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*On this date in 1841, Beale Street is celebrated. Beale Street is a historic street in Downtown Memphis, Tennessee, which runs from the Mississippi River to East Street, approximately 1.8 miles.
Beale Street was created by entrepreneur and developer Robertson Topp, who named it for a forgotten military hero. (The original name was Beale Avenue.) Its western end primarily housed shops of trade merchants, who traded goods with ships along the Mississippi River, while the eastern part developed as an affluent suburb. In the 1860s, many black traveling musicians began performing on Beale. The first of these to call Beale Street home was the Young Men's Brass Band in 1867.
In the 1870s, the population of Memphis was shaken by a series of yellow fever epidemics, leading the city to forfeit its charter in 1879. During this time, Robert Church purchased land around Beale Street that would eventually lead to his becoming an early Black millionaire from the south. In 1890, Beale Street underwent renovation with the addition of the Grand Opera House, later known as the Orpheum. In 1899, Church paid the city to create Church Park at the corner of 4th and Beale. It became a recreational and cultural center, where blues musicians could gather.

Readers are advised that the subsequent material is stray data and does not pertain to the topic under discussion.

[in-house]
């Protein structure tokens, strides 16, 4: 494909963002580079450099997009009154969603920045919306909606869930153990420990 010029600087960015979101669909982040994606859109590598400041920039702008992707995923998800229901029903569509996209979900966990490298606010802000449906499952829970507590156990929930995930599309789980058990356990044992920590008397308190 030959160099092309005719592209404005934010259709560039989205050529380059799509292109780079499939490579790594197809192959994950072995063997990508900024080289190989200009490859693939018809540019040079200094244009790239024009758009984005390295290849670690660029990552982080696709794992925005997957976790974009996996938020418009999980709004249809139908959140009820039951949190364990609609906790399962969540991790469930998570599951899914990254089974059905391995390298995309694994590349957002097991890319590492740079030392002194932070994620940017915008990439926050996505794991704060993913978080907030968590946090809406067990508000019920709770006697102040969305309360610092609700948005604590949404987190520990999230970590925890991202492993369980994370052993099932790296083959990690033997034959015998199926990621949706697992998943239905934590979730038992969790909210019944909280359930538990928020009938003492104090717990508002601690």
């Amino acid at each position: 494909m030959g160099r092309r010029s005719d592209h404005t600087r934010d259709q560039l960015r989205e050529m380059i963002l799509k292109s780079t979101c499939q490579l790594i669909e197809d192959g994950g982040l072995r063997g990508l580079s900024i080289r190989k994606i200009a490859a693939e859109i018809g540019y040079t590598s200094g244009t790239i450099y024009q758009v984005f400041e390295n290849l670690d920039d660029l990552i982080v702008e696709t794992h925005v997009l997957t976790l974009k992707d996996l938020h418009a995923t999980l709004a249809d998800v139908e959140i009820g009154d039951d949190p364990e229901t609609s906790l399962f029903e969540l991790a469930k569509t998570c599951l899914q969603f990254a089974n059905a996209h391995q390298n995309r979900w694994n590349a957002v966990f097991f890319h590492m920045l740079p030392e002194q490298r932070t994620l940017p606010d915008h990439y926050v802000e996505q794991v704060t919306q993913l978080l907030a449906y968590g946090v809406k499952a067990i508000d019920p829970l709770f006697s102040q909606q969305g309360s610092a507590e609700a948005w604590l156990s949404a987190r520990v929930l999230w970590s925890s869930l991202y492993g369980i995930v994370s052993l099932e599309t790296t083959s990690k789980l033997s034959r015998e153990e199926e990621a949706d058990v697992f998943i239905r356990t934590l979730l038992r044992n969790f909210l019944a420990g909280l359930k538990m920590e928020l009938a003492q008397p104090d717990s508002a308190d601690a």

A major attraction of the park was an auditorium that could seat 2,000 people. Speakers in the Church Park Auditorium included Woodrow Wilson, Booker T. Washington, and Franklin D. Roosevelt. Located on the street is Beale Street Baptist Church, Tennessee's oldest surviving Black Church edifice, and Ida B. Wells’ anti-segregationist paper called Free Speech was based on Beale before her presses were destroyed by a white mob. It is a significant location in the city's history, as well as in the history of blues music.
Today, the blues clubs and restaurants that line Beale Street are major tourist attractions in Memphis. Festivals and outdoor concerts frequently bring large crowds to the street and its surrounding areas.